Indigestion Remedies Fountain Inn SC

The next time your stomach aches, take a lesson from the samurai: Eat some umeboshi, a Japanese plum that has been sun dried and pickled in brine. From the 17th to the 19th century, Japanese warriors ate umeboshi to combat stomach complaints and fatigue—and for good reason. With its intensely tart and salty flavor, it helps alleviate indigestion by reducing acidity in the stomach and by restoring the acid-base balance of the body.

Ahmad Idris, MD
(864) 232-0804
505 Carriage Hill Rd
Simpsonville, SC
Specialties
Gastroenterology
Gender
Male
Education
Medical School: Univ Of Damascus, Fac Of Med, Damascus, Syria
Graduation Year: 1990

Data Provided by:
Joseph Stephen Le Bel, MD
(864) 963-0933
8 Rothesay St
Simpsonville, SC
Specialties
Gastroenterology
Gender
Male
Education
Medical School: Univ Of Tn, Memphis, Coll Of Med, Memphis Tn 38163
Graduation Year: 1995

Data Provided by:
James C Rex Jr, MD
(864) 269-5500
60 Bear Dr
Greenville, SC
Gender
Male
Languages
Japanese
Education
Medical School: Univ Of Pittsburgh Sch Of Med, Pittsburgh Pa 15261
Graduation Year: 1985
Hospital
Hospital: Greenville Hospital System, Greenville, Sc
Group Practice: Greenville Colon & Rectal

Data Provided by:
Dr.Ali Yazdy
1025 Verdae Blvd # A
Greenville, SC
Gender
M
Speciality
Gastroenterologist
General Information
Accepting New Patients: Yes
RateMD Rating
5.0, out of 5 based on 2, reviews.

Data Provided by:
Lawrence J Hartley Jr, MD
(864) 255-5609
109 Doctors Dr
Greenville, SC
Specialties
Gastroenterology, Internal Medicine
Gender
Male
Education
Medical School: U Of Tx Med Sch At Houston, Houston Tx 77225
Graduation Year: 1978
Hospital
Hospital: St Francis Health System, Greenville, Sc; Greenville Hospital System, Greenville, Sc
Group Practice: Carolina Gastroenterology

Data Provided by:
Paul Anthony Mazanec, MD
(864) 233-3110
729 SE Main St
Simpsonville, SC
Specialties
Gastroenterology
Gender
Male
Education
Medical School: Case Western Reserve Univ Sch Of Med, Cleveland Oh 44106
Graduation Year: 1985

Data Provided by:
Joel Michael Ingegno, MD
(843) 838-7441
2 Sparrow Nest Point
Simpsonville, SC
Specialties
Gastroenterology
Gender
Male
Education
Medical School: Suny-Hlth Sci Ctr At Brooklyn, Coll Of Med, Brooklyn Ny 11203
Graduation Year: 1962

Data Provided by:
Arnold J M Vogten, MD
(864) 255-5609
111 Doctors Dr
Greenville, SC
Specialties
Gastroenterology
Gender
Male
Education
Medical School: Katholieke Univ, Fac Der Geneeskunde, Nijmegen, Netherlands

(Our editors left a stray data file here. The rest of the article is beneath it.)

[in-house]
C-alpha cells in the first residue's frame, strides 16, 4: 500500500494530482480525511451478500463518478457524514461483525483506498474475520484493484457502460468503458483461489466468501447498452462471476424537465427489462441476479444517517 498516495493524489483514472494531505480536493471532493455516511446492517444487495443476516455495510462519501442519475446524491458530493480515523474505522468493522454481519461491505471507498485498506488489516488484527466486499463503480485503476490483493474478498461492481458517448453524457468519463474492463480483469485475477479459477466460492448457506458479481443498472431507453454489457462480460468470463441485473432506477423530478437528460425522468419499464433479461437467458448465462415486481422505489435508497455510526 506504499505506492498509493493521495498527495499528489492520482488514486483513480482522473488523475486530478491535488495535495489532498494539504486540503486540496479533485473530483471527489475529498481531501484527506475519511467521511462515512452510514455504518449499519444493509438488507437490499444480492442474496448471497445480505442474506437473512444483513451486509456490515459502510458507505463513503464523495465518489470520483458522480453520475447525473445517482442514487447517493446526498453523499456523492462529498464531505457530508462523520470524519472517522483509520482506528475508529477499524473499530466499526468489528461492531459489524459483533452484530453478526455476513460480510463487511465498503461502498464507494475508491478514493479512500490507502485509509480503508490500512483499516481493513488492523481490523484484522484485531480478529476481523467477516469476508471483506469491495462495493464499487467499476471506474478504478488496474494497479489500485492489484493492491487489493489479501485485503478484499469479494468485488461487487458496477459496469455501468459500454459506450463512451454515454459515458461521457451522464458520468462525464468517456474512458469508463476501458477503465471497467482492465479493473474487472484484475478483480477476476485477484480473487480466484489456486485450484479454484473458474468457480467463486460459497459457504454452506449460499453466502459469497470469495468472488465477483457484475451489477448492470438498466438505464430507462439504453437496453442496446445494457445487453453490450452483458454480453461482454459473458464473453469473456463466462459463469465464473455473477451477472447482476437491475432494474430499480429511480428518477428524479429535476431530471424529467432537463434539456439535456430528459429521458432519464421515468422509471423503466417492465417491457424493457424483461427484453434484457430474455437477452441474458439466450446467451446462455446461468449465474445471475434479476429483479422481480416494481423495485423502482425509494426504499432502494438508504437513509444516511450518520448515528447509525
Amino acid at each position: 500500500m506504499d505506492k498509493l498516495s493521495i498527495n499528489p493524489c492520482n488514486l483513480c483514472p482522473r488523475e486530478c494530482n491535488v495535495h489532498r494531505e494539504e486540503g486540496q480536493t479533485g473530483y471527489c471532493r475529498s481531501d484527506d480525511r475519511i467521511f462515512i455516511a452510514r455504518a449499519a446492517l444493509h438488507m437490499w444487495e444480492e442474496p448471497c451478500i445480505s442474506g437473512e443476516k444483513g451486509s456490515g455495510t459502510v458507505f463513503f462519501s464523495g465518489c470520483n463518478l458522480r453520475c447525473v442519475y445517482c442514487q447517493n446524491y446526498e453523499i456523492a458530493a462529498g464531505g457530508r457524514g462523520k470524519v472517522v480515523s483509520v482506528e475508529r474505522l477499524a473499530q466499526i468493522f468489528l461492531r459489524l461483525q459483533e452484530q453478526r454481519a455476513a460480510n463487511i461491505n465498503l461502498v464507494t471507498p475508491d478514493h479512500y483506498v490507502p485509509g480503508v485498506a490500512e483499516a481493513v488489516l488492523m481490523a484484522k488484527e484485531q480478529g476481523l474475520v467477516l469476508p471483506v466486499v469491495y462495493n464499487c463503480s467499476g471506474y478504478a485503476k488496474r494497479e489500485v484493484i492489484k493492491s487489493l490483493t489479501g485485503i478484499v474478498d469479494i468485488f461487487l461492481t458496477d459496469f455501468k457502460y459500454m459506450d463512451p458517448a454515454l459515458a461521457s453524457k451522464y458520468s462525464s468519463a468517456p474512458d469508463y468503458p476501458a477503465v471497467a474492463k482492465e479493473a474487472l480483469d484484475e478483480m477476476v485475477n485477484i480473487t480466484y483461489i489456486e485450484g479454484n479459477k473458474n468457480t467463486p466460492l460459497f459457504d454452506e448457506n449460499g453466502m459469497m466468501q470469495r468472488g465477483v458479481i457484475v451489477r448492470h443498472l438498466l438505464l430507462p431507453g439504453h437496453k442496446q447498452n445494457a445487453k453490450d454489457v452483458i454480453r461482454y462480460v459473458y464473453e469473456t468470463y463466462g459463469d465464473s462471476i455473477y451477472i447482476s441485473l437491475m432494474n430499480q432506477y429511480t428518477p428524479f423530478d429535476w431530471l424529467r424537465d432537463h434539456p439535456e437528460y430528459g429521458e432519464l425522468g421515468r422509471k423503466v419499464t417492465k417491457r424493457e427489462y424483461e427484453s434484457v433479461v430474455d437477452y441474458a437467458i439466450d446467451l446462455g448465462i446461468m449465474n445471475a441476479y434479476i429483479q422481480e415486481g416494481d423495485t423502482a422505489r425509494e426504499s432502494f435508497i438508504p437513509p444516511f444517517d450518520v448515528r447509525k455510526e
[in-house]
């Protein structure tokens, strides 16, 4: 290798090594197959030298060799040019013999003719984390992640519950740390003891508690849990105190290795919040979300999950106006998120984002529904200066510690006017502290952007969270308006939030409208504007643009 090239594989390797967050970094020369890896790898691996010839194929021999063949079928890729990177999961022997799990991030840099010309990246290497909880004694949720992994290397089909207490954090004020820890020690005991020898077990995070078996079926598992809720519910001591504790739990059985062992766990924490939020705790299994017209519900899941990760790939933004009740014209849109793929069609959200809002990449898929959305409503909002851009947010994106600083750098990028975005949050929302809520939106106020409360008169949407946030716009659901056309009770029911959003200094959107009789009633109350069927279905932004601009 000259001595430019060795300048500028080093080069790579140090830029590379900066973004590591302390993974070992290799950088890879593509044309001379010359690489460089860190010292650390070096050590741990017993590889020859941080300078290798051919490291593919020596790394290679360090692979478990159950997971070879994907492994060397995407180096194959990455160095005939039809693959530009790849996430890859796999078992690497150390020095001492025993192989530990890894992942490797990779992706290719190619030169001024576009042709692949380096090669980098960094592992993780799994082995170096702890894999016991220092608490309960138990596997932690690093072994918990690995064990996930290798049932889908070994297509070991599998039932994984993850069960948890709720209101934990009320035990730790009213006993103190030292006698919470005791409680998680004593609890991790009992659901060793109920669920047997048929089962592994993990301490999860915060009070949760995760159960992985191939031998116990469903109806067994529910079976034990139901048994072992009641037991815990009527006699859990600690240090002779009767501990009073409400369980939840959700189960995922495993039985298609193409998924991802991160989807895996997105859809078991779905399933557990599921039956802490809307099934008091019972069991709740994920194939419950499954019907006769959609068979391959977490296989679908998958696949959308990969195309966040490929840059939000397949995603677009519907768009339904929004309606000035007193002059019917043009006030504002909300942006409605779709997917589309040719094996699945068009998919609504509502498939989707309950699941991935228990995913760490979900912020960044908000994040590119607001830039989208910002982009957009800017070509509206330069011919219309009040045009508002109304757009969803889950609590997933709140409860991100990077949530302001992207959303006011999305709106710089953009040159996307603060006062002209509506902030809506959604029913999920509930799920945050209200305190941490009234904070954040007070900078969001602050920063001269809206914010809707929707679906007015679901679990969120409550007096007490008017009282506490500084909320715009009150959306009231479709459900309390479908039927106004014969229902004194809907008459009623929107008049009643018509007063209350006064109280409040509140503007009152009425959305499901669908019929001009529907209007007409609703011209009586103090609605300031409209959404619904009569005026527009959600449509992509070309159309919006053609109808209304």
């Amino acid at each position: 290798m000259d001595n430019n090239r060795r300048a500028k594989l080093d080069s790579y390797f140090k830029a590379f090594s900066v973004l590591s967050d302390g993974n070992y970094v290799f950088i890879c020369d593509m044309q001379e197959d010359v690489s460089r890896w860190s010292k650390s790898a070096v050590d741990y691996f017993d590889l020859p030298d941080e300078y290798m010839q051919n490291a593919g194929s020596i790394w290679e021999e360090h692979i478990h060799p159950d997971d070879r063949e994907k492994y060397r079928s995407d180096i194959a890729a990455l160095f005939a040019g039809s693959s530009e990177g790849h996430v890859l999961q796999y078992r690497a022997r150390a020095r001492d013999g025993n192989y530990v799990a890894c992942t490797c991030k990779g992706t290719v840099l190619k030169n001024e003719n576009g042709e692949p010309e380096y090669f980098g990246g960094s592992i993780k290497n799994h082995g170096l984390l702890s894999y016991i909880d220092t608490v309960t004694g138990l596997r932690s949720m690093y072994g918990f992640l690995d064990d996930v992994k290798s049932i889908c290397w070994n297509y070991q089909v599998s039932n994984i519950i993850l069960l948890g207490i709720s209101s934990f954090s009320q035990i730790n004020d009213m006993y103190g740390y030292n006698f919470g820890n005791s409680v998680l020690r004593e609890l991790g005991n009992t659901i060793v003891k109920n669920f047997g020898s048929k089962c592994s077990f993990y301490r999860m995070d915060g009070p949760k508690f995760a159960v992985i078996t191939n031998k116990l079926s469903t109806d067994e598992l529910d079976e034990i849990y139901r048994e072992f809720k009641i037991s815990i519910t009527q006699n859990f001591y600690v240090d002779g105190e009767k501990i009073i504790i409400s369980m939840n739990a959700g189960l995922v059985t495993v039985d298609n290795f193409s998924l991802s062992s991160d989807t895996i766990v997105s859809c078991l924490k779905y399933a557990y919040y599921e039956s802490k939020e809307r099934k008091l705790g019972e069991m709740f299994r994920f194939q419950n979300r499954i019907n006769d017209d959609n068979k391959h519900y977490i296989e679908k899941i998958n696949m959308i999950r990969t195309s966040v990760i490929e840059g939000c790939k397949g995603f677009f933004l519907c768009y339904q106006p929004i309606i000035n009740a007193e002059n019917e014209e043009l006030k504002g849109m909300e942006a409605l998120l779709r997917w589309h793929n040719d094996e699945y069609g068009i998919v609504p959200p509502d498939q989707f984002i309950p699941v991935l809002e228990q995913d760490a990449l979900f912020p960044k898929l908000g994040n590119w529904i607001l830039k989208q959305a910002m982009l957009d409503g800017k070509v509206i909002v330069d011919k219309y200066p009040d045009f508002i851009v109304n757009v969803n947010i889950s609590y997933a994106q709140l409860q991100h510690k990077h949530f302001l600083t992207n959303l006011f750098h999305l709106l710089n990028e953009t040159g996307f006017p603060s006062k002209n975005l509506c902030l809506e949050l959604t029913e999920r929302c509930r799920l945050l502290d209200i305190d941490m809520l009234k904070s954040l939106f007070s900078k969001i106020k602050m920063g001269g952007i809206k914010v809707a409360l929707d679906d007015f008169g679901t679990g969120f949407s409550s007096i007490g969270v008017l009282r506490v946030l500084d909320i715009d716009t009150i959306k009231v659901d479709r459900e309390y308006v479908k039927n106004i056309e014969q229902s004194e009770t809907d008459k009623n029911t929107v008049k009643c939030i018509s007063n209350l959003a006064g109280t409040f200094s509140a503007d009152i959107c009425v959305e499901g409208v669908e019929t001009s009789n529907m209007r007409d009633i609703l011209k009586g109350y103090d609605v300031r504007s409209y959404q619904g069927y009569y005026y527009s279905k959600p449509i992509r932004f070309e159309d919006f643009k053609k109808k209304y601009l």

Graduation Year: 1969

Data Provided by:
James C Rex, MD
(864) 269-5500
60 Bear Dr
Greenville, SC
Gender
Male
Languages
Japanese
Education
Medical School: Univ Of Pittsburgh Sch Of Med, Pittsburgh Pa 15261
Graduation Year: 1985

Data Provided by:
James Alexander Robbins, MD
(803) 269-5500
60 Bear Dr
Greenville, SC
Gender
Male
Languages
Japanese
Education
Medical School: Tulane Univ Sch Of Med, New Orleans La 70112
Graduation Year: 1978
Hospital
Hospital: Greenville Hospital System, Greenville, Sc
Group Practice: Greenville Colon & Rectal

Data Provided by:
Data Provided by:

Healing Foods - RX-Indigestion

Provided by: 

By Emily Yin

The next time your stomach aches, take a lesson from the samurai: Eat some umeboshi, a Japanese plum that has been sun dried and pickled in brine. From the 17th to the 19th century, Japanese warriors ate umeboshi to combat stomach complaints and fatigue—and for good reason. With its intensely tart and salty flavor, it helps alleviate indigestion by reducing acidity in the stomach and by restoring the acid-base balance of the body.

“As the panacea of Japanese food cures, umeboshi is beneficial for imbalances in the body, because it’s a potent alkalizing food,” says Esther Cohen, director of the Seven Bowls School of Nutrition, Nourishment, and Healing in Boulder, Colorado. “It removes stagnation in the body and encourages digestion.”

Normally, when you eat a meal, the stomach releases hydrochloric acid to start digestion. A while later the pancreas secretes bicarbonate, a base, to neutralize the acid. Without that neutralization, pancreatic enzymes can’t function, and the body doesn’t digest food efficiently. The excess acid also irritates your stomach.

Eating too many acid-forming foods, like sugar, refined carbohydrates, and meat can throw the acid-bicarbonate balance out of whack, leading to indigestion. Called the king of alkaline foods, umeboshi offers a zesty way to restore balance. “By taking 10 grams of umeboshi plums, we can neutralize the acidity created by consuming 100 grams of sugar,” Cohen says.

Umeboshi contains high levels of alkaline-forming minerals like calcium, potassium, and magnesium, which help reduce acidity. The plums’ organic acids—primarily citric and phosphoric acid—also help alkalize the body by bonding to the minerals and increasing absorption of them in the gut.

Umeboshi remains a popular Japanese remedy for acidic stomachs and indigestion, especially after eating rich foods. Aficionados usually add umeboshi—found in health food stores and Asian groceries—to rice, tea, or onigiri (rice-balls wrapped in dried seaweed). It also adds zest to broccoli, cabbage, and, when pureed, to cucumber slices and ears of corn. When seasoning sauces or salad dressings, skip the salt in favor of sliced or pureed umeboshi.

Taste it, and if umeboshi’s vibrant pink color—which comes from the shiso herb it’s pickled with—doesn’t grab your attention, the pungent flavor will.

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